POLITICS
03/15/2019 17:18 EDT | Updated 03/15/2019 17:18 EDT

Ontario PCs Are In For A Fight On Class Sizes, Teachers' Union Says

The government wants to hike class sizes and cut grants for education.

Ontario PC Education Minister Lisa Thompson makes a statement at the Ontario Science Centre in Toronto on March 15, 2018.
Chris Young/CANADIAN PRESS
Ontario PC Education Minister Lisa Thompson makes a statement at the Ontario Science Centre in Toronto on March 15, 2018.

TORONTO — Union leaders and Opposition MPPs want to know how the Ontario government plans to cut grants for education and increase class sizes without costing any workers their jobs.

"Not one teacher, not one, will lose their jobs because of our class size strategy. None," Minister of Education Lisa Thompson told reporters at an announcement Friday.

The minister said the government will increase the size of average classes, from 23 to 24 students from Grade 4 to Grade 8 and from 22 to 28 for high school. High schoolers will have to take at least four of their 30 credits online instead of in a classroom with a teacher.

The government will also cancel a number of grants for school boards or let them expire. The cost adjustment allocation, or funding for teachers' sick leave and maternity benefits that totaled $63.6 million this year, is discontinued. The local priorities fund, a $235-million pot of money for needs like special education and adult education, is set to expire on Aug. 31 and may not be renewed. And a program enhancement fund for secondary schools, which some boards have been funding out-of-pocket for years, is gone for good.

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The changes will trim less than one per cent off of Ontario's $29.1-billion education budget this year, Thompson said. She did not say how much the government would save in the longer-term.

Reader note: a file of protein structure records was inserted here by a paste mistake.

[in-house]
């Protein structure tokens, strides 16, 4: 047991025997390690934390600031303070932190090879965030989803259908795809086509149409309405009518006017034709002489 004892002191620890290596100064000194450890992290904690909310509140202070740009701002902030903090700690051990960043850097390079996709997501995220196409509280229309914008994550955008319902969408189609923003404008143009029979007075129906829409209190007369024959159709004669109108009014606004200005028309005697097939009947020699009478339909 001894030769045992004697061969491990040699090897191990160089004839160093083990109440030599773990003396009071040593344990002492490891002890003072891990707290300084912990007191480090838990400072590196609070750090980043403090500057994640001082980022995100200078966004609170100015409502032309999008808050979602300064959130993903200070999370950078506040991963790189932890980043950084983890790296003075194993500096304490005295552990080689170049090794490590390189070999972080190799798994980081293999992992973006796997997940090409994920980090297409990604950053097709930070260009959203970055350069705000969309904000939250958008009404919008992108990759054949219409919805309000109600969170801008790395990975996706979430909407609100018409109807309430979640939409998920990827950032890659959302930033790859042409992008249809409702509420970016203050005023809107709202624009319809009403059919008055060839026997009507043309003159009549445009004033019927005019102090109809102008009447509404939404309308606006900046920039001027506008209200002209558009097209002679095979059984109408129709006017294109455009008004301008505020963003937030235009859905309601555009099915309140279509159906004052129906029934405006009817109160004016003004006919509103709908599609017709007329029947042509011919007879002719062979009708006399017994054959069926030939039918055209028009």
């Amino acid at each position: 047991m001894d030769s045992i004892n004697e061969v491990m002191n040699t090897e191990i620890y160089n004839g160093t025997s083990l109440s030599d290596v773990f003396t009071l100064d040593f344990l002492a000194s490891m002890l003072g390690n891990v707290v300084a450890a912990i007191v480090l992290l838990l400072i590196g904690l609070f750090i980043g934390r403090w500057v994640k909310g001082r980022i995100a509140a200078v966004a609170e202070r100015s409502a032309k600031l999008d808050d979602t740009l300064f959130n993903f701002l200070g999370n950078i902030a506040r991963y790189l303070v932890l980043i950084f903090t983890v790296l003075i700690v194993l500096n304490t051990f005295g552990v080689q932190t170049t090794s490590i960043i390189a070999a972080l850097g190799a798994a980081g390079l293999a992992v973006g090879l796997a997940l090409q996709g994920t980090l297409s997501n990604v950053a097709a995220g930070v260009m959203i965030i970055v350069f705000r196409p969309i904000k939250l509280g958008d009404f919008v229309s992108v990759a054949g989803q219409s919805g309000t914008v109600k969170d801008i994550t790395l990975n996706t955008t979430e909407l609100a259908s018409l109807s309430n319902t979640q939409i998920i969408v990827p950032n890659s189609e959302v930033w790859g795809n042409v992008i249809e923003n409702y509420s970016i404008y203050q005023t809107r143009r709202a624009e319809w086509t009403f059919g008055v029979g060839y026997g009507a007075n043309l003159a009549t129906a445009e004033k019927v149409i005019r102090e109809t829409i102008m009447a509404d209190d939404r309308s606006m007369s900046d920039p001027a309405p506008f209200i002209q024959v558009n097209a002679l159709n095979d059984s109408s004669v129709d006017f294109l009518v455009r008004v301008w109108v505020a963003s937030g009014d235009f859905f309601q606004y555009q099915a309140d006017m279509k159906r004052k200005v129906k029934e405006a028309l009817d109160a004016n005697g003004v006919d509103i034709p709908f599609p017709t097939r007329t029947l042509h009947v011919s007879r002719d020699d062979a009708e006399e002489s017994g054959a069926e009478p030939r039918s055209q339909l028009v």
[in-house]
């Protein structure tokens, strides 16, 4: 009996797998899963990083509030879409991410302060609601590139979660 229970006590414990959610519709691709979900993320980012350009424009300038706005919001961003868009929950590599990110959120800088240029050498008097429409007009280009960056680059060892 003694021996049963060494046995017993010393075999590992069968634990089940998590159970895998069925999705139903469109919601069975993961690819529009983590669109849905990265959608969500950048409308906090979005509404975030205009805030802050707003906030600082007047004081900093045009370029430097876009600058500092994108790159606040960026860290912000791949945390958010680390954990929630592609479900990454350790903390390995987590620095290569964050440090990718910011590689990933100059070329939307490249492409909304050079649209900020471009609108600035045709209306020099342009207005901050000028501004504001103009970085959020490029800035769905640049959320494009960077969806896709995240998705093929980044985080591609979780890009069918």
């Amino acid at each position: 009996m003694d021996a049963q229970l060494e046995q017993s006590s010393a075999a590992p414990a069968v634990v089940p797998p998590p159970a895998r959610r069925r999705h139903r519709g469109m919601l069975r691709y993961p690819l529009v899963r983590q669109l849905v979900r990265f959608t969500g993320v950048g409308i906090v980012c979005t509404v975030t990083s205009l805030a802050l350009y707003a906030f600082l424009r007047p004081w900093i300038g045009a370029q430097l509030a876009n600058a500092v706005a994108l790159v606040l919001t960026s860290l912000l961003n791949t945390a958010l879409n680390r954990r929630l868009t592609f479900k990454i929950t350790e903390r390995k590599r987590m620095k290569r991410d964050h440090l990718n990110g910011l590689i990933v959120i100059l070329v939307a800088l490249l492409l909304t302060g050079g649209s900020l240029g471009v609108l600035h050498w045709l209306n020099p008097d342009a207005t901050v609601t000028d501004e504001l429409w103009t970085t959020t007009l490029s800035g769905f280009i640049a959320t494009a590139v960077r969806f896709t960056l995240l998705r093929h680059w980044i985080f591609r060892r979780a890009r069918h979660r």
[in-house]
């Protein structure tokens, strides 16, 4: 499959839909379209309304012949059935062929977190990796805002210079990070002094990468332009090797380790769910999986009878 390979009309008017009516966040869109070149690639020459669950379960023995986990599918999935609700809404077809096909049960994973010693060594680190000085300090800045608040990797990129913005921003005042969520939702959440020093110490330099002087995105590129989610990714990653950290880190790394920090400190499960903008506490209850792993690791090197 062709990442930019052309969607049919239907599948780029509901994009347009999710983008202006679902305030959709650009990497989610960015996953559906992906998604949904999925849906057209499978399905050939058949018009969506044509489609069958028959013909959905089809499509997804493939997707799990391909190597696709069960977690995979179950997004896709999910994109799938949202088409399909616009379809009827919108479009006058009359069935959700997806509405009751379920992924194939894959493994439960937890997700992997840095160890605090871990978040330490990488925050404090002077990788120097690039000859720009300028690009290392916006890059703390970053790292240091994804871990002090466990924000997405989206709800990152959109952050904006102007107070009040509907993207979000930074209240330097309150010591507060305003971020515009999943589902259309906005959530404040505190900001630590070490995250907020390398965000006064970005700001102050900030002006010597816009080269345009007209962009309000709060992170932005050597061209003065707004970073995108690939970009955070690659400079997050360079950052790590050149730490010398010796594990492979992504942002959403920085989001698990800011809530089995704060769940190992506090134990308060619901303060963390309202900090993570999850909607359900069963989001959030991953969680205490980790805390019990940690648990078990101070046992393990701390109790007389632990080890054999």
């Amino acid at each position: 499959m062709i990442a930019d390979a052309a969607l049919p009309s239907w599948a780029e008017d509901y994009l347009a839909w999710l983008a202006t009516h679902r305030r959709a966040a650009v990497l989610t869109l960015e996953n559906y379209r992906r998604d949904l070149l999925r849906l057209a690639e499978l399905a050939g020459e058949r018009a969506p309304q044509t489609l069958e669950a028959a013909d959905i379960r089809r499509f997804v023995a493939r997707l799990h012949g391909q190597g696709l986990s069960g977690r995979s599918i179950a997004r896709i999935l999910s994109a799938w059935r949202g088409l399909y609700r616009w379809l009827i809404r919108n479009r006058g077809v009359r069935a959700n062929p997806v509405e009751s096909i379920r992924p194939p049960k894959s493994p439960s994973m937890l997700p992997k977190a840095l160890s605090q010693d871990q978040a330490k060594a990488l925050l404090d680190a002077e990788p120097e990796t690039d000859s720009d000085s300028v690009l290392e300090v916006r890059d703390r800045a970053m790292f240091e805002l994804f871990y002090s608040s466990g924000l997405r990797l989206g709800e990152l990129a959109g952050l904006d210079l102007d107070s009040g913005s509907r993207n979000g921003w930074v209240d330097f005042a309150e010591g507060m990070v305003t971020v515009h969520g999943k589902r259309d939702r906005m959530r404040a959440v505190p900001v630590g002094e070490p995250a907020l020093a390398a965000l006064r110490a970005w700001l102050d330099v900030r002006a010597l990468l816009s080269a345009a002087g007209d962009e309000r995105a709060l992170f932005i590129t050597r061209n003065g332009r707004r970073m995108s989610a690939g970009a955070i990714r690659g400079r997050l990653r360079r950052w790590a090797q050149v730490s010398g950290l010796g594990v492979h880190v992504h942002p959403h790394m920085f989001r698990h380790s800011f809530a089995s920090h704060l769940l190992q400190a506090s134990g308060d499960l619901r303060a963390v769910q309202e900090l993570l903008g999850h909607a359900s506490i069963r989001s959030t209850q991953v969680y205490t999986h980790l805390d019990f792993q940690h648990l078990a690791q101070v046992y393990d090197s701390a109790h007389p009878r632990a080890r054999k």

Thompson said over and over again that no teachers would be laid off, but she did indicate that school boards may be asked to offer some teachers early retirement.

It's notable that Thompson didn't mention other staff like custodians, educational assistants and secretaries in her remarks, Laura Walton told reporters.

"It takes more than just a teacher to make a school operational," the president of CUPE's Ontario School Board Council of Unions said.

It takes more than just a teacher to make a school operational.Laura Walton

"Are you going to save money off the backs of those people who are serving our children?"

Premier Doug Ford ran on a promise to cut government spending by 4 per cent without laying off a single public servant. He recently changed his tone to say that no "frontline" workers will lose their jobs, rather than no workers at all.

"I don't know that I trust the minister to protect those jobs," the NDP's education critic, Marit Stiles, said Friday.

"We've heard Doug Ford say that before."

She said bigger class sizes will mean less one-on-one attention for students and less care for students with special needs and disabilities.

"At the end of the day, it's students who are going to suffer as a result of these changes."

Frank Gunn/Canadian Press
Elementary Teachers' Federation of Ontario president Sam Hammond is seen in a 2013 file photo.

The Elementary Teachers' Federation of Ontario (ETFO) said the Progressive Conservatives' changes would cut 4,500 teaching positions every year for the next four years.

Class sizes are negotiated during collective bargaining, the ETFO said, calling the minister's announcement a "violation" of teachers' union rights under the Canadian constitution.

"We will use all means at our disposal to defend our right to collectively bargain these matters," ETFO president Sam Hammond said in a release.

Thompson and her staff repeated the line that "not one" teacher will lose their job because of these changes when pressed for details by reporters.

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